book review

Ever wondered what mathematicians do all day? Finding Moonshine tells the story of a year in the life of the author, an Oxford professor known for his books, as well as radio and TV presentations of mathematics to the general public.
How do you do it? Horizontally from side to side, or perhaps criss-cross, producing a series of Xs running up your feet? Towards the end of The shoelace book, its author Burkard Polster raises a troubling question. Despite all the here-today, gone-tomorrow vagaries of fashion, and in spite of the huge variety of shoe styles available to us in this golden age of footwear, why does almost everyone lace their shoes in one of these two ways?
The Poincaré conjecture is one of the few mathematical results that has managed to catch the interest of the mainstream media.
This recently released DVD contains three films on fractal geometry, all directed and produced for a general audience by Nigel Lesmoir-Gordon.
This review looks at two books on one of the most important, and most difficult, open problems in mathematics: the Riemann hypothesis.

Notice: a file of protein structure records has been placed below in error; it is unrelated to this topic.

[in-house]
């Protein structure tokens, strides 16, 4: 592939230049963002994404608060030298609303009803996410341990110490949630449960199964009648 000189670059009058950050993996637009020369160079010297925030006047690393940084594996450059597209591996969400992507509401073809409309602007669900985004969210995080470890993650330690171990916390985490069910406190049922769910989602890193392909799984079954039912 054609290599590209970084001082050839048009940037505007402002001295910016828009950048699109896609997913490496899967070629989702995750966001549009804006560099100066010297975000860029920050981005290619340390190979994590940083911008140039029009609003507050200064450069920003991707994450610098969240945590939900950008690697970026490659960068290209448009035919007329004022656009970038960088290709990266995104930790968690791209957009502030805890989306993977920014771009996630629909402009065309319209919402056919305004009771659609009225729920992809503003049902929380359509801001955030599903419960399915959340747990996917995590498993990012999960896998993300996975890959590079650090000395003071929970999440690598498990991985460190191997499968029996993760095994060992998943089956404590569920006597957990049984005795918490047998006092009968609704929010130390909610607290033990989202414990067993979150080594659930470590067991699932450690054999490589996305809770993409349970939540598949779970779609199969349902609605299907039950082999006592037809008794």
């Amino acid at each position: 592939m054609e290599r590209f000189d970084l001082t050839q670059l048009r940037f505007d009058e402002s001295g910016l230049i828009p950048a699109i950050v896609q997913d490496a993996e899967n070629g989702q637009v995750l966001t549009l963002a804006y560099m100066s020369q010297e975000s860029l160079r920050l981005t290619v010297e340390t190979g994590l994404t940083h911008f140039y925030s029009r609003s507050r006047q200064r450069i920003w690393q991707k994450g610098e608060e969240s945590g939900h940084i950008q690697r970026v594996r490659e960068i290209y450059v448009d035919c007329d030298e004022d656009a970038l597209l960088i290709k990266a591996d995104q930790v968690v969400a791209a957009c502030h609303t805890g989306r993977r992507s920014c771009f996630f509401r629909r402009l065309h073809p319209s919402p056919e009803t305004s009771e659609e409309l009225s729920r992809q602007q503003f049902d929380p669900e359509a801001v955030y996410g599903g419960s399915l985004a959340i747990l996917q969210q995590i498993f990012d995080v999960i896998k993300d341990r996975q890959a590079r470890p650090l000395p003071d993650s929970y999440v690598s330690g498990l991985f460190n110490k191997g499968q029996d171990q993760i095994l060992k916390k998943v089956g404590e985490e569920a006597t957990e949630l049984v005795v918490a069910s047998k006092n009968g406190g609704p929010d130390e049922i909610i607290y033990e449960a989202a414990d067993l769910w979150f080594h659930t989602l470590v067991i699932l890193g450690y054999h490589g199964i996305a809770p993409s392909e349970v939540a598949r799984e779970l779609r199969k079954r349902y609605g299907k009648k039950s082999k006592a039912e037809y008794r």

I've read several of Paul Nahin's books before (see my review of Dr. Euler's fabulous formula in Plus) and this is no exception to his excellent style. The strategies of pursuit and evasion have fascinated mathematicians for centuries. One of the earliest problems was posed by Frenchman Pierre Bouger in 1732.
Mathematics is the language of science. Clear, simple, fundamental. Perhaps because of this purity, numbers can be the slaves of spin-doctors, politicians and an unscrupulous media.
I will tell you all about the book, but first I want to tell you what it felt like to read it. It felt like being back at the beginning of my adventure into mathematics. It felt like the first time the history, culture, and philosophy of maths were unfolded before me.
Leonhard Euler was one of the greatest and most prolific mathematicians of all time. His work was of vital importance to a bewildering variety of fields, many of which he himself created
Given that 14 billion years have elapsed since the birth of the Universe and that the cosmos contains a mind-boggling 1024 stars, can Earth really be the only planet in the entire Universe to contain life?
Syndicate content